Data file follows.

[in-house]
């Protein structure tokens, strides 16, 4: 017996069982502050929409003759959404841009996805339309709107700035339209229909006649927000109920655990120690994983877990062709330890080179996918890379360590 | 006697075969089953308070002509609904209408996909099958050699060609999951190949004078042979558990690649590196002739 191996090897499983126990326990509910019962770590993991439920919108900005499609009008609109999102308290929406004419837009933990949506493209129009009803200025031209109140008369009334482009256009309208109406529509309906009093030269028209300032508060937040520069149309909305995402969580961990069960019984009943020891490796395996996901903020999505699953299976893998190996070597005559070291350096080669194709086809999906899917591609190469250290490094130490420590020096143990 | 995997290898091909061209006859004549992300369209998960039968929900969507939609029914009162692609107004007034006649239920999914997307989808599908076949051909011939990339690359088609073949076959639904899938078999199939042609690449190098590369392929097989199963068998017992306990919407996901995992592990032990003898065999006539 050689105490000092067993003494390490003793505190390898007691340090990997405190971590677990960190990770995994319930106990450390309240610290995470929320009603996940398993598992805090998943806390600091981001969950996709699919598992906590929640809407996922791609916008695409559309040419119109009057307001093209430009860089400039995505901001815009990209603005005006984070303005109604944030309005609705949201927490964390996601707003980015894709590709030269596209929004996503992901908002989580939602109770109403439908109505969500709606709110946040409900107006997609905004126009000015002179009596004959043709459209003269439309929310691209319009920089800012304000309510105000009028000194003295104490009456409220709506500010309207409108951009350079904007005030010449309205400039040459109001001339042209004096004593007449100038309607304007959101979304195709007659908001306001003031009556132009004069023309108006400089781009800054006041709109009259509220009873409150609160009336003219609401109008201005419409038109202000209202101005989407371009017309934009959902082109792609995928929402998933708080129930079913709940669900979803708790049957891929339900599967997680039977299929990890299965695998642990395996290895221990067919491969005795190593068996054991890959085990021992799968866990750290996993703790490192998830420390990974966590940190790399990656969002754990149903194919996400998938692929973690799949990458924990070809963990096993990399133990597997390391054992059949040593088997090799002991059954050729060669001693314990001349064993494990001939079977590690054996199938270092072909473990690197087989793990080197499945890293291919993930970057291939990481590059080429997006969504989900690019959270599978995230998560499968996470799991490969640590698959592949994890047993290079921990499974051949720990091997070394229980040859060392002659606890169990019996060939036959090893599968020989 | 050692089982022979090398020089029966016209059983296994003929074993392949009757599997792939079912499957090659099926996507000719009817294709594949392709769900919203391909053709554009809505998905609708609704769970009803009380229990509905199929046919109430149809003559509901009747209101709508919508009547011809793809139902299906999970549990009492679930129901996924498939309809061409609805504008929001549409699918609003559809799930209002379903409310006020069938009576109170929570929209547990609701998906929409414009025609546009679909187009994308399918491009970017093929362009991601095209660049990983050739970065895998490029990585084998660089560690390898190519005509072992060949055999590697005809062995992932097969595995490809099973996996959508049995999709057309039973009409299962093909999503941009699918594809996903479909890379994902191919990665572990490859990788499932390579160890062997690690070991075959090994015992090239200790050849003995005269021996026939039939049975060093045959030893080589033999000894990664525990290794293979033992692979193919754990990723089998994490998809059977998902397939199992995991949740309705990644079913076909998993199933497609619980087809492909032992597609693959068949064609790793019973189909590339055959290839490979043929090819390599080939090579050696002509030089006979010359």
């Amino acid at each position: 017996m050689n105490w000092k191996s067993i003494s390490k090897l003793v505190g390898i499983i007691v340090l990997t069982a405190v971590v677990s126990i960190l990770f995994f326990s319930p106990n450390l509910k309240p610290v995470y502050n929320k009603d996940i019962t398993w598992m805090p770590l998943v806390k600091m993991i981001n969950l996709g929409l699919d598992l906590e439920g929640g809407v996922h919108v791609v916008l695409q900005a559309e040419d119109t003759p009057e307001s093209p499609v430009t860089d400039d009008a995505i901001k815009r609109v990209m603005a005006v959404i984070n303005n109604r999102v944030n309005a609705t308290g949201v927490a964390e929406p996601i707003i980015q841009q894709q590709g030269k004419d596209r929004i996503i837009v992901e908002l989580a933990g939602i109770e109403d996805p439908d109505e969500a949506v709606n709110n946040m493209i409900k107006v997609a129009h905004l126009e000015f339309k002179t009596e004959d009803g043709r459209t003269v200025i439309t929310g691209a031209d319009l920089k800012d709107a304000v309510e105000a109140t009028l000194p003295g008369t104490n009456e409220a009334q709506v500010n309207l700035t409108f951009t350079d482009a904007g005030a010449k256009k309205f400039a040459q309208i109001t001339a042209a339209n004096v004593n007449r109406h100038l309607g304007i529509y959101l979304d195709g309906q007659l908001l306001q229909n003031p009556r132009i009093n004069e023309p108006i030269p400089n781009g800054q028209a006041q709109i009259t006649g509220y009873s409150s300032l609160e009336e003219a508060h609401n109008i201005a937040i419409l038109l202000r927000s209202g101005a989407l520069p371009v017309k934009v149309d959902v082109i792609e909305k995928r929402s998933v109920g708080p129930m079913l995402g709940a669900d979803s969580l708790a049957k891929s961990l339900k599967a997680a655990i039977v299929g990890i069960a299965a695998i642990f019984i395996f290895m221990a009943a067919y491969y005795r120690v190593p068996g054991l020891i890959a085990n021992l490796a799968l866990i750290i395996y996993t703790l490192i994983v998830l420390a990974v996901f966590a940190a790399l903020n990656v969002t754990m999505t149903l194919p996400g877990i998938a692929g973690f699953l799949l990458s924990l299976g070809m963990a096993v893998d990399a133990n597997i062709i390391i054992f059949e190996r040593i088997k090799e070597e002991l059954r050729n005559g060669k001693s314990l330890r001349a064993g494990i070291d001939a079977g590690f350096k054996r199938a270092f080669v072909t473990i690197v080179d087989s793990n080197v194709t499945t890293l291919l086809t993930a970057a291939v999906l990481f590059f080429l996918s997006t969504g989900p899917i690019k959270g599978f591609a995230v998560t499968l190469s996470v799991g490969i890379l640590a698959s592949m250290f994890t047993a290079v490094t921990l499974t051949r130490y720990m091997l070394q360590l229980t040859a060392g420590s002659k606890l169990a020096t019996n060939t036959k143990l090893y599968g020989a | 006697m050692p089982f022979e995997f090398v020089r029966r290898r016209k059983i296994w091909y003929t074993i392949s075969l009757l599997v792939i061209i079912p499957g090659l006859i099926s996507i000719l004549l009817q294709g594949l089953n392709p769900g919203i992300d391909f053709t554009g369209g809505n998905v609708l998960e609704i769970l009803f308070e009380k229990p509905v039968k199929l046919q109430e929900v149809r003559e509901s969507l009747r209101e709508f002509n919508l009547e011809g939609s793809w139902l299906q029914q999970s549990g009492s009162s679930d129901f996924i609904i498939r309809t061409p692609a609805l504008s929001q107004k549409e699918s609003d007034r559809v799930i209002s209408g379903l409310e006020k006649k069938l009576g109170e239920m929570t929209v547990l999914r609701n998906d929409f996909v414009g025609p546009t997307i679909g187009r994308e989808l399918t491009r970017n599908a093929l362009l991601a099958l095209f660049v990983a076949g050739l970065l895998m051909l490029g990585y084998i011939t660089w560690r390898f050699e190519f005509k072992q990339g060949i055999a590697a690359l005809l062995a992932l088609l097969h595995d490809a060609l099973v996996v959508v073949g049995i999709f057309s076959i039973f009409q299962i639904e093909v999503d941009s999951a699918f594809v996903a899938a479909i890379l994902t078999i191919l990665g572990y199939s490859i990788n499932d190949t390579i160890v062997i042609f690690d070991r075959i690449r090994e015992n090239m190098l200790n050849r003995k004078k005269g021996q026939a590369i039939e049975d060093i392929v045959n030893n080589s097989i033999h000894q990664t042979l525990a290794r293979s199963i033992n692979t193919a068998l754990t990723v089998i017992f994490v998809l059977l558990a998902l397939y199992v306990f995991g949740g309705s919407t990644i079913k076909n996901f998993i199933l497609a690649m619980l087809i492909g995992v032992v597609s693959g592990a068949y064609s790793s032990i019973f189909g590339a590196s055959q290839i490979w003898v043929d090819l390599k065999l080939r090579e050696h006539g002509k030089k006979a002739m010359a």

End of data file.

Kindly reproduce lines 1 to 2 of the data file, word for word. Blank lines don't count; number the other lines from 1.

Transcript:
[in-house]
């Protein structure tokens, strides 16, 4: 017996069982502050929409003759959404841009996805339309709107700035339209229909006649927000109920655990120690994983877990062709330890080179996918890379360590 | 006697075969089953308070002509609904209408996909099958050699060609999951190949004078042979558990690649590196002739 191996090897499983126990326990509910019962770590993991439920919108900005499609009008609109999102308290929406004419837009933990949506493209129009009803200025031209109140008369009334482009256009309208109406529509309906009093030269028209300032508060937040520069149309909305995402969580961990069960019984009943020891490796395996996901903020999505699953299976893998190996070597005559070291350096080669194709086809999906899917591609190469250290490094130490420590020096143990 | 995997290898091909061209006859004549992300369209998960039968929900969507939609029914009162692609107004007034006649239920999914997307989808599908076949051909011939990339690359088609073949076959639904899938078999199939042609690449190098590369392929097989199963068998017992306990919407996901995992592990032990003898065999006539 050689105490000092067993003494390490003793505190390898007691340090990997405190971590677990960190990770995994319930106990450390309240610290995470929320009603996940398993598992805090998943806390600091981001969950996709699919598992906590929640809407996922791609916008695409559309040419119109009057307001093209430009860089400039995505901001815009990209603005005006984070303005109604944030309005609705949201927490964390996601707003980015894709590709030269596209929004996503992901908002989580939602109770109403439908109505969500709606709110946040409900107006997609905004126009000015002179009596004959043709459209003269439309929310691209319009920089800012304000309510105000009028000194003295104490009456409220709506500010309207409108951009350079904007005030010449309205400039040459109001001339042209004096004593007449100038309607304007959101979304195709007659908001306001003031009556132009004069023309108006400089781009800054006041709109009259509220009873409150609160009336003219609401109008201005419409038109202000209202101005989407371009017309934009959902082109792609995928929402998933708080129930079913709940669900979803708790049957891929339900599967997680039977299929990890299965695998642990395996290895221990067919491969005795190593068996054991890959085990021992799968866990750290996993703790490192998830420390990974966590940190790399990656969002754990149903194919996400998938692929973690799949990458924990070809963990096993990399133990597997390391054992059949040593088997090799002991059954050729060669001693314990001349064993494990001939079977590690054996199938270092072909473990690197087989793990080197499945890293291919993930970057291939990481590059080429997006969504989900690019959270599978995230998560499968996470799991490969640590698959592949994890047993290079921990499974051949720990091997070394229980040859060392002659606890169990019996060939036959090893599968020989 | 050692089982022979090398020089029966016209059983296994003929074993392949009757599997792939079912499957090659099926996507000719009817294709594949392709769900919203391909053709554009809505998905609708609704769970009803009380229990509905199929046919109430149809003559509901009747209101709508919508009547011809793809139902299906999970549990009492679930129901996924498939309809061409609805504008929001549409699918609003559809799930209002379903409310006020069938009576109170929570929209547990609701998906929409414009025609546009679909187009994308399918491009970017093929362009991601095209660049990983050739970065895998490029990585084998660089560690390898190519005509072992060949055999590697005809062995992932097969595995490809099973996996959508049995999709057309039973009409299962093909999503941009699918594809996903479909890379994902191919990665572990490859990788499932390579160890062997690690070991075959090994015992090239200790050849003995005269021996026939039939049975060093045959030893080589033999000894990664525990290794293979033992692979193919754990990723089998994490998809059977998902397939199992995991949740309705990644079913076909998993199933497609619980087809492909032992597609693959068949064609790793019973189909590339055959290839490979043929090819390599080939090579050696002509030089006979010359």